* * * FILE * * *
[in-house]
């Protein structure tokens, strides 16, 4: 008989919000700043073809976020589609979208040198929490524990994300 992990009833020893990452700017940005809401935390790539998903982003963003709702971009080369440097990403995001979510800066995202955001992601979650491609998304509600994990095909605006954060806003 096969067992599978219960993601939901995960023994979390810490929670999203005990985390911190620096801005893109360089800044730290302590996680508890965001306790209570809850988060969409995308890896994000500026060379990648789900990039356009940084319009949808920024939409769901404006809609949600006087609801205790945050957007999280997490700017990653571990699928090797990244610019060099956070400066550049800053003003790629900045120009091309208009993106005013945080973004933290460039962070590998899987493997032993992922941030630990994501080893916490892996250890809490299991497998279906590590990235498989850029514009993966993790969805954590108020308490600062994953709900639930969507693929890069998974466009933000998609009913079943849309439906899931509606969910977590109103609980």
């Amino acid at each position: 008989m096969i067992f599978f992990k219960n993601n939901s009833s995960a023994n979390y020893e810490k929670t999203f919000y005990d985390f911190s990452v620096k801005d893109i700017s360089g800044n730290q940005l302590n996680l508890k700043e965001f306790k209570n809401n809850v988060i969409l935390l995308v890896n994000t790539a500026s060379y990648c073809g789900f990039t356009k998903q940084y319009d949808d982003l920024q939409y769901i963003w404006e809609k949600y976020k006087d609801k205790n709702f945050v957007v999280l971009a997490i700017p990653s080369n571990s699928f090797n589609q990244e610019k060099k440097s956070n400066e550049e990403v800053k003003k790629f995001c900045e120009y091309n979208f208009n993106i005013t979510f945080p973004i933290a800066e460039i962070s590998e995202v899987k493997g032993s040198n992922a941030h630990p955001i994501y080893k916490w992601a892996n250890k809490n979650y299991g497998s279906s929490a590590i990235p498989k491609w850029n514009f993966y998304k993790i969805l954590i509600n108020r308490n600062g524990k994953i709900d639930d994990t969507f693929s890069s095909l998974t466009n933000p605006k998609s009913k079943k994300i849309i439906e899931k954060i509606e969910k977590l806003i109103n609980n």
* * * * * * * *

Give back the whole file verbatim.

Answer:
[in-house]
């Protein structure tokens, strides 16, 4: 008989919000700043073809976020589609979208040198929490524990994300 992990009833020893990452700017940005809401935390790539998903982003963003709702971009080369440097990403995001979510800066995202955001992601979650491609998304509600994990095909605006954060806003 096969067992599978219960993601939901995960023994979390810490929670999203005990985390911190620096801005893109360089800044730290302590996680508890965001306790209570809850988060969409995308890896994000500026060379990648789900990039356009940084319009949808920024939409769901404006809609949600006087609801205790945050957007999280997490700017990653571990699928090797990244610019060099956070400066550049800053003003790629900045120009091309208009993106005013945080973004933290460039962070590998899987493997032993992922941030630990994501080893916490892996250890809490299991497998279906590590990235498989850029514009993966993790969805954590108020308490600062994953709900639930969507693929890069998974466009933000998609009913079943849309439906899931509606969910977590109103609980």
């Amino acid at each position: 008989m096969i067992f599978f992990k219960n993601n939901s009833s995960a023994n979390y020893e810490k929670t999203f919000y005990d985390f911190s990452v620096k801005d893109i700017s360089g800044n730290q940005l302590n996680l508890k700043e965001f306790k209570n809401n809850v988060i969409l935390l995308v890896n994000t790539a500026s060379y990648c073809g789900f990039t356009k998903q940084y319009d949808d982003l920024q939409y769901i963003w404006e809609k949600y976020k006087d609801k205790n709702f945050v957007v999280l971009a997490i700017p990653s080369n571990s699928f090797n589609q990244e610019k060099k440097s956070n400066e550049e990403v800053k003003k790629f995001c900045e120009y091309n979208f208009n993106i005013t979510f945080p973004i933290a800066e460039i962070s590998e995202v899987k493997g032993s040198n992922a941030h630990p955001i994501y080893k916490w992601a892996n250890k809490n979650y299991g497998s279906s929490a590590i990235p498989k491609w850029n514009f993966y998304k993790i969805l954590i509600n108020r308490n600062g524990k994953i709900d639930d994990t969507f693929s890069s095909l998974t466009n933000p605006k998609s009913k079943k994300i849309i439906e899931k954060i509606e969910k977590l806003i109103n609980n």